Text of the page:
The track at Buriram is also amazing. The perfect mix of fast, sweeping corners and hard braking hairpins means there’s action aplenty throughout the field. Grandstands which enable the spectators to glance not just over one corner, but 99% of the circuit are also a popular choice, and even one that Brands Hatch itself doesn’t feature. It almost feels natural. Like Brno or Mugello. Where everything is in a bowl, a valley. Like the city of Andorra La Vella, where everything is nestled tightly together in the mountains, but can explode into life at a moment’s notice. Only this time, the track is the city and the huge grandstands take the place of the mountains. The roar of the thousands above, descending and fuelling what is likely to be an already dramatic race.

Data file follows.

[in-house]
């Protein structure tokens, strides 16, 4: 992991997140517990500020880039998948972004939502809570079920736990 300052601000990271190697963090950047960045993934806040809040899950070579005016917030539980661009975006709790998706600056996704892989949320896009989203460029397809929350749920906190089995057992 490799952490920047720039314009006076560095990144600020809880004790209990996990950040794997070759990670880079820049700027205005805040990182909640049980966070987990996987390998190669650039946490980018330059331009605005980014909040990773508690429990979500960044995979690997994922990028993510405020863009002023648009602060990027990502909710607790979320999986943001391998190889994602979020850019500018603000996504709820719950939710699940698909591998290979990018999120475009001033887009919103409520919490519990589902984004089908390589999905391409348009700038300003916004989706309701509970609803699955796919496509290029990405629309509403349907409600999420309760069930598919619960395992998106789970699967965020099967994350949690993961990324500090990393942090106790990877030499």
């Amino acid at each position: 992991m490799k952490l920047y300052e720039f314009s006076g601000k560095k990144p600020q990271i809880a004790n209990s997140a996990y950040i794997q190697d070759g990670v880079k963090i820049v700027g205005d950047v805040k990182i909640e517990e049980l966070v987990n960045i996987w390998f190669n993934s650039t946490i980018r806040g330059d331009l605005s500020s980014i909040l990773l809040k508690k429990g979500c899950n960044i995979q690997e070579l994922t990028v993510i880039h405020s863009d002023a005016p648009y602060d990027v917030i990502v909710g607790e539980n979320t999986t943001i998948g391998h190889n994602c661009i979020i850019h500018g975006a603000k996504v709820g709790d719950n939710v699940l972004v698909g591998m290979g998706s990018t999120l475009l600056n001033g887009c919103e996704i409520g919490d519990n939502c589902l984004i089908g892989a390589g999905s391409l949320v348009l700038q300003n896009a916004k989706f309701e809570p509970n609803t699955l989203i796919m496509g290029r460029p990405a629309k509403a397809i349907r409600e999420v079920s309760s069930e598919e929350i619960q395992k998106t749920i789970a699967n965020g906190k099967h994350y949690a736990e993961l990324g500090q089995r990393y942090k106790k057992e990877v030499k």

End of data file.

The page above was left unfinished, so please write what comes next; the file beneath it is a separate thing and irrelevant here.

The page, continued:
However, having contacts out in Thailand is a little bit helpful. One reason why there is so many people is also because if you go on a guided tour of the local football ground (owned by the same people), then you were given free tickets for Sunday. Now, I’m not for one moment saying that the huge crowds are entirely down to that, but it will have an influence. The Thai race of people are hard workers, charmers and grafters, but once they have a day off, that is it. They have a DAY OFF. My dad lives out there throughout the year, and has seen this for himself. There’s a reason Thailand is known as the “Party capital of the Far East”.
So, whether you still see Brands Hatch as God’s stocking filler or Thailand as the future of motorsport, it is without doubt doing the business on the World Superbike front. Thailand is a destination, it isn’t just another round of the calendar. Instead, it’s a festival, just like Brands Hatch. It oozes atmosphere, passion and drama, like a good meeting should do. Thailand is the country, Buriram is the town, Chang International Circuit is the venue and the whole thing put together is one wild, World Superbike party.